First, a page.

If you’re starting out, there are plenty of ways to get a nice looking design but if you add low quality camera phone photos, your site is still going to look amateur. If you’re choosing where to spend your money, some high quality professional photos and a good copywriter will give you the most return on your investment.

The purpose of your website is to give your potential customers the information they need to buy from you.

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Choosing a Platform

What platform should you use to build your website? Well that depends.

If you’re running a hobby business and your website really just needs to be a brochure that proves you exist, and you don’t need to integrate with any other services, then one of the easy web builder platforms like Squarespace might work for you.

If you’re serious about building a long-term business, then you should use WordPress. When I make this recommendation to non-technical business owners, I get responses like:

  • Squarespace / Wix / Weebly is easier for me to manage
  • WordPress is too hard
  • I had a bad experience with WordPress

Not once has anyone ever told me that they use those platforms because they’re getting a ton of great results, lots of new leads and customers, have a great mobile experience, or they’re ranking really high in search engines.

I bet you can guess why. Because it’s very difficult to do those things on Wix, Squarespace, or Weebly. If you’ve been successful at anything and you’re serious about succeeding with your business, then I don’t have to tell you that ‘easy’ and ‘success’ don’t make good bedfellows.

There’s a reason that 28% of all sites on the internet run on WordPress. If you choose the wrong platform, you may quickly find yourself running up against their limitations and having to start over.

WordPress

Squarespace

Drag and drop functionality

Take payments with Stripe

Choose from more than a few dozen templates

Take payments with Paypal

Easily export your content

Create a membership site

Custom design

Translate your site to another language

Make a copy of the live site to test changes

Advanced control of Search Engine Optimization

Easily find a developer

Add custom functionality with thousands of available plugins

Connect to thousands of 3rd-party services

WordPress is Future Proof

A well built WordPress site can grow with your business for as long as you own it. “Begin as you mean to go on,” is a phrase that I have lived by since before I started my business, but it serves especially well as a mantra for business owners. In your heart, you know that just slapping something together now is going to make future you a sad panda indeed, so just do things right the first time.

WordPress is Flexible

With literally hundreds of thousands of themes and plugins, your baby WordPress site can be made to fill just about any need you can think of. Sure, maybe you don’t need e-commerce on your website NOW, but if you wait until that amazing expansion opportunity comes along and then find out your Squarespace site won’t cut it and you have to start over, you’re going to be sad and frustrated.

Be ready before you need to be. Begin as you mean to go on.

WordPress is Yours

The trend for people to build their entire online platform in digital spaces they do not own and have no control over, is one of the most frustrating and shortsighted trends in the online business world.

If you’re building a content empire on Facebook, Instagram, YouTube, or hosted website platforms, you’re doing it for someone else. Social media is a great addition to your online strategy, but if you don’t have a hub that is yours, you may as well be building a castle on rented land.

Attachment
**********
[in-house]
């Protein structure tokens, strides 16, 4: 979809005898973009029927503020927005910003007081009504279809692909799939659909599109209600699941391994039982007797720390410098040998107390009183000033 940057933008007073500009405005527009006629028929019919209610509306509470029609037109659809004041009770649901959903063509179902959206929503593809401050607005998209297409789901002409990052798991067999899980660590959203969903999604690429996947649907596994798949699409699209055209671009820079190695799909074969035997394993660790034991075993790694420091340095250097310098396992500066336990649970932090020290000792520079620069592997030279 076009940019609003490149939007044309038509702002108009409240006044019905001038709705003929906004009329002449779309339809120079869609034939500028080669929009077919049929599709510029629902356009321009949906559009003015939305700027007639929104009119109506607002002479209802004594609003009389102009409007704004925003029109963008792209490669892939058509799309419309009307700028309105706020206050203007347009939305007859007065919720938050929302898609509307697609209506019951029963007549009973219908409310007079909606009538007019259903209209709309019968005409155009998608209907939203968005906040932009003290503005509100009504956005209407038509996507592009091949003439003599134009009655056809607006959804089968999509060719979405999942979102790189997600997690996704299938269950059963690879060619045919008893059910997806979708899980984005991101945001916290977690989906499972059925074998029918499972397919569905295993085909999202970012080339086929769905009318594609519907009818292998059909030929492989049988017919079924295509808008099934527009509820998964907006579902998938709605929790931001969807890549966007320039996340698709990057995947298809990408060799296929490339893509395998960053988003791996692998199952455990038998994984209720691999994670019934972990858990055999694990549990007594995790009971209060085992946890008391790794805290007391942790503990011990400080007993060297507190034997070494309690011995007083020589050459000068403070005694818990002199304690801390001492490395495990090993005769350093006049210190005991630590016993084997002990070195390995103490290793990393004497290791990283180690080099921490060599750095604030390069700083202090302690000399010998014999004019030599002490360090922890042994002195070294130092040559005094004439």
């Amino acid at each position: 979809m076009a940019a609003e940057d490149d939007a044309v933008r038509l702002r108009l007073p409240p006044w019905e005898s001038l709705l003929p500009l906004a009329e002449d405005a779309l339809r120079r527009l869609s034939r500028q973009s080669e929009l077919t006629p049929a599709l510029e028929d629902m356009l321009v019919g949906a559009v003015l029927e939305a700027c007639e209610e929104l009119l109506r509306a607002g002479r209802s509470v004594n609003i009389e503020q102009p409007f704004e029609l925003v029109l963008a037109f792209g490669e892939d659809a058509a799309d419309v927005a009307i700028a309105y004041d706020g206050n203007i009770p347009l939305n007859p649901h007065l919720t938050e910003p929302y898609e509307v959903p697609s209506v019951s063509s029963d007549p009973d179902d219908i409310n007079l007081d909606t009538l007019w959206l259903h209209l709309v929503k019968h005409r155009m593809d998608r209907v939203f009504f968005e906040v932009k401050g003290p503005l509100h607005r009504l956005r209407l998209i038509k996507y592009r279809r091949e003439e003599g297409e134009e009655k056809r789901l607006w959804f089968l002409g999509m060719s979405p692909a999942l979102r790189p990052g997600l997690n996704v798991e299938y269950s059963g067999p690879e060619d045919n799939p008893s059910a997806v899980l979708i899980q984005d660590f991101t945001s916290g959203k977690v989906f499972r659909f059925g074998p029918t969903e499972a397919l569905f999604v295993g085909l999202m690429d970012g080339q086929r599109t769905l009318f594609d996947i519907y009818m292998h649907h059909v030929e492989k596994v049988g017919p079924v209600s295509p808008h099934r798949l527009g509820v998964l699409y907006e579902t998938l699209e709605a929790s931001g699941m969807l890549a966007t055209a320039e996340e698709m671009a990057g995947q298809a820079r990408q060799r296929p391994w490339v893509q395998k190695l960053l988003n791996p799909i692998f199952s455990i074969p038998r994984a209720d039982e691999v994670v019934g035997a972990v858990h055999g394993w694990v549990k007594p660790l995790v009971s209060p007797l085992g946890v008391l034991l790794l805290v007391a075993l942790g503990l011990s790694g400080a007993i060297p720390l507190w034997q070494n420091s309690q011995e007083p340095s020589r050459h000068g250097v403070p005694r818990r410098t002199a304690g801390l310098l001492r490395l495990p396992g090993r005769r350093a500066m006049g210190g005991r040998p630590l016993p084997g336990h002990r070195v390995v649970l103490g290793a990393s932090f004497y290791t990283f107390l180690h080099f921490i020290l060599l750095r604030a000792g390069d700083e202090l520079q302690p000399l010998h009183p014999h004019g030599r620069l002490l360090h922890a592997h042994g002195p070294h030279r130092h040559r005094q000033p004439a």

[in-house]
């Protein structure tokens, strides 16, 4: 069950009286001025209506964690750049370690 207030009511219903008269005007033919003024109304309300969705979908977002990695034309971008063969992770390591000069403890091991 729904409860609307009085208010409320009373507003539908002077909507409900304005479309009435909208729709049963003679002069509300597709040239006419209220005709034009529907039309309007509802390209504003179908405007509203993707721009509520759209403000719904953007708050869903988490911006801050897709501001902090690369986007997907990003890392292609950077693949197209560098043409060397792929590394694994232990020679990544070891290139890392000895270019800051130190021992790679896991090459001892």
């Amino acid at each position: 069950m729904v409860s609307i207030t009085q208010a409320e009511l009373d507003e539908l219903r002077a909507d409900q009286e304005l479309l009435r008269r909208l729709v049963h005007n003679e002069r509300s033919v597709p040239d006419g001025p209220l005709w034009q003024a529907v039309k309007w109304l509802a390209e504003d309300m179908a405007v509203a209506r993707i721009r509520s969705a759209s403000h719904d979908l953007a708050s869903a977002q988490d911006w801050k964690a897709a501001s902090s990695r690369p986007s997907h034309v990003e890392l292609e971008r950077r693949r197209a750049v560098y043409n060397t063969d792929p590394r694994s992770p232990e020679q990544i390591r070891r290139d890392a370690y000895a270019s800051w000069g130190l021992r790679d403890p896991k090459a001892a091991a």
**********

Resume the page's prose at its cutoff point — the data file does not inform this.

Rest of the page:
The recent flap over Patreon’s proposed new fee system is a great example of the hazards of building your income on platforms that you don’t own.

When you use WordPress, even the hosted version of wordpress.com, your content is owned by you. You can easily export it, change the design, or do whatever you like.

WordPress Plays Well With Others

Because it is so ubiquitous, just about every major service you may want to use with your business will integrate with WordPress. Payment processors, inventory management, customer relationship managers, and so much more.

WordPress Helps You Get Found Online

WordPress is SEO friendly out of the box, which makes it easier for you to get your content found. You have fine-grained control over how your content shows up in search results or social media posts, that you don't get with other website builder platforms.

WordPress Will Grow With Your Business

You can start out with a very basic site, but if the times comes, you can create advanced functionality. And you don’t have to do it alone. Finding a skilled developer to help you will be vastly easier with WordPress. Codeable is a great site for finding vetted development help. If you want a more personal recommendation, contact our client services business, Karvel Digital. If we can’t help, I’ve got over 700 WordPress professionals on speed dial and can most likely connect you with the right person.

WordPress is Secure

Yeah, I know what you heard. But your house is only secure if you don’t leave for days on end with all the doors and windows wide open. We live in a dangerous world and we adjust in a million different ways to mitigate those dangers:

  • Locking doors
  • Using crosswalks
  • Wearing seat belts

Keeping your website safe is as simple as using a reputable web host and keeping your WordPress site up-to-date.

Now that we’ve settled that score, let’s talk about…

Managing Passwords

How do you manage your passwords right now? All in your head? Sticky notes? A spreadsheet? At this point I’ve seen it all, including people who still have ‘password’ as part of their actual password.

If any of the methods above apply to you, it’s time to up your game. Having a website means even more login credentials in your life. Some you'll only use when you set up your accounts. For others, you may log in daily. You will also need to share your passwords with any tech professionals or virtual assistant you hire. In an ideal world, you will also change your password once you stop working with someone.

I’m sure it’s not news to you that you need strong, unique passwords for every account. These are your business assets. Think about what it would cost you to have them compromised because you couldn’t be bothered to stop using your pet’s name as your password.

A good password manager will solve all the problems mentioned above and make it easy for you to securely share your passwords with other people.